Beyond the questionable numbers, Tsipras seems to be managing this transition pretty well. He has made strong inroads with the pro-agreement Greek media establishment, which was notoriously anti-Syriza and anti-referendum. The rhetoric of a heroic national leader crushed by the unbeatable powers of Germany and Europe, and forced into accepting an unfavourable agreement to avoid complete collapse, seems to be gaining ground. Syriza hopefuls are trying to make sense of Tsipras’ capitulation, while retaining Syriza’s ‘distinctiveness’ vis-a-vis the older political establishment. A popular narrative is that this is just a tactical move and in the end Syriza will rise again, ignore the agreement and get going with the long-term plan of radical and progressive change – but for now Tsipras needs more time to regain strength and come up with a viable plan, the story goes. Of course Syriza dissenters categorically reject such narratives as delusional, and claim that Tsipras’ choice has been disastrous and there is nothing heroic about giving in to creditors and betraying the Greferendum.

—> The Greek bill vote is another milestone of the agreement process, various government leaders and technocrats now estimate that the deal should be finalised in the second half of August. After €7.16bn disbursed as bridge funding last monday (all gone back to the creditors, mostly IMF and ECB), there is talk of another bridge loan to allow Greece to repay €3.2bn to the ECB, due on 20 August – the deal might not be finalised by then.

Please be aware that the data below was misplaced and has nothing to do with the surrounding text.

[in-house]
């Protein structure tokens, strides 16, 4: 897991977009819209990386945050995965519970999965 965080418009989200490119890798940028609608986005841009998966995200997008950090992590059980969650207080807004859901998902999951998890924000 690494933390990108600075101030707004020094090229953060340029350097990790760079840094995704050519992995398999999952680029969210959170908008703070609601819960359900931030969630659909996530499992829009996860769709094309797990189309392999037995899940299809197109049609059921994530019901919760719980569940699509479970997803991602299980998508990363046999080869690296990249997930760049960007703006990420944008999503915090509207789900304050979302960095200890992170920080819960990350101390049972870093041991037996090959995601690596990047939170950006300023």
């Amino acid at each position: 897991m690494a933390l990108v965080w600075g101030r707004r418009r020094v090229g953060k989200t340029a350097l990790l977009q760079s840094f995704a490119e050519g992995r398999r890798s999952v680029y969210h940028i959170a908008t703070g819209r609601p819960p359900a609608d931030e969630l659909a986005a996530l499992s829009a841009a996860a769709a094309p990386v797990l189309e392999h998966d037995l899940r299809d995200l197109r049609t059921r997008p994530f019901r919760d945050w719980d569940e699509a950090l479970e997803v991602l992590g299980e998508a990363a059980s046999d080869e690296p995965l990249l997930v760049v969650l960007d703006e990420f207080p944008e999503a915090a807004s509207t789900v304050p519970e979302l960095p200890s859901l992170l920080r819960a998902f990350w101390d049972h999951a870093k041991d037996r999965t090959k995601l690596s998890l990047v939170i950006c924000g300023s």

—> Talks from many quarters seem to confirm that debt restructuring is firmly on the agenda, even though we don’t really know how much, in what ways, what it really means etc. The Italian central bank governor noted yesterday that in fact interest rates on Greece’s negotiated debt repayments are quite low and the timelines spread over time – something that both Syriza and its opposers in the last election made sure to keep well hidden from public scrutiny. According to him, further extensions won’t be enough to sort out the problem, substantial debt relief needs to be on the agenda – translated, this is closer to the IMF line that part of the debt needs to be cancelled, something Germany is not even considering at the moment.

It is significant that high-level US officials continue to join in the conversation, reassuring that the talks are proceeding smoothly and that a deal will be struck and one that is not bringing Greece to its knees – something they did even during the heated days around the Greferendum. This is of course neither altruistic help for allies in trouble, nor merely a preoccupation for the stability of global financial markets. The US has very little interest in Grexit and will do whatever they can to avoid Greece falling into the hands of Putin – something a Grexit would make quite likely.

—> The bailout talks will now continue in Greece, the troika is about to return to its ‘debt colony’. The latest is that there are disagreements between troika chiefs and the Greek government over where the creditors will lodge. Of course this is more about the symbolic moment of capitulation which Tsipras is trying to manage by stalling and appearing like he’s got some say and leeway to contain the troika’s interference in Greek matters.

Major obstacles on the way – or should we say, other bitter pills to swallow for Greeks – are discussions around labour laws reforms that will further weaken workers’ position, market liberalisations and the even more controversial privatisation fund. The Greek parliament will have to approve more neoliberal measures in August. There also remains the open question of IMF disagreement with Germany and other EU countries over debt relief.

Greek crisis round up – 18 July 2015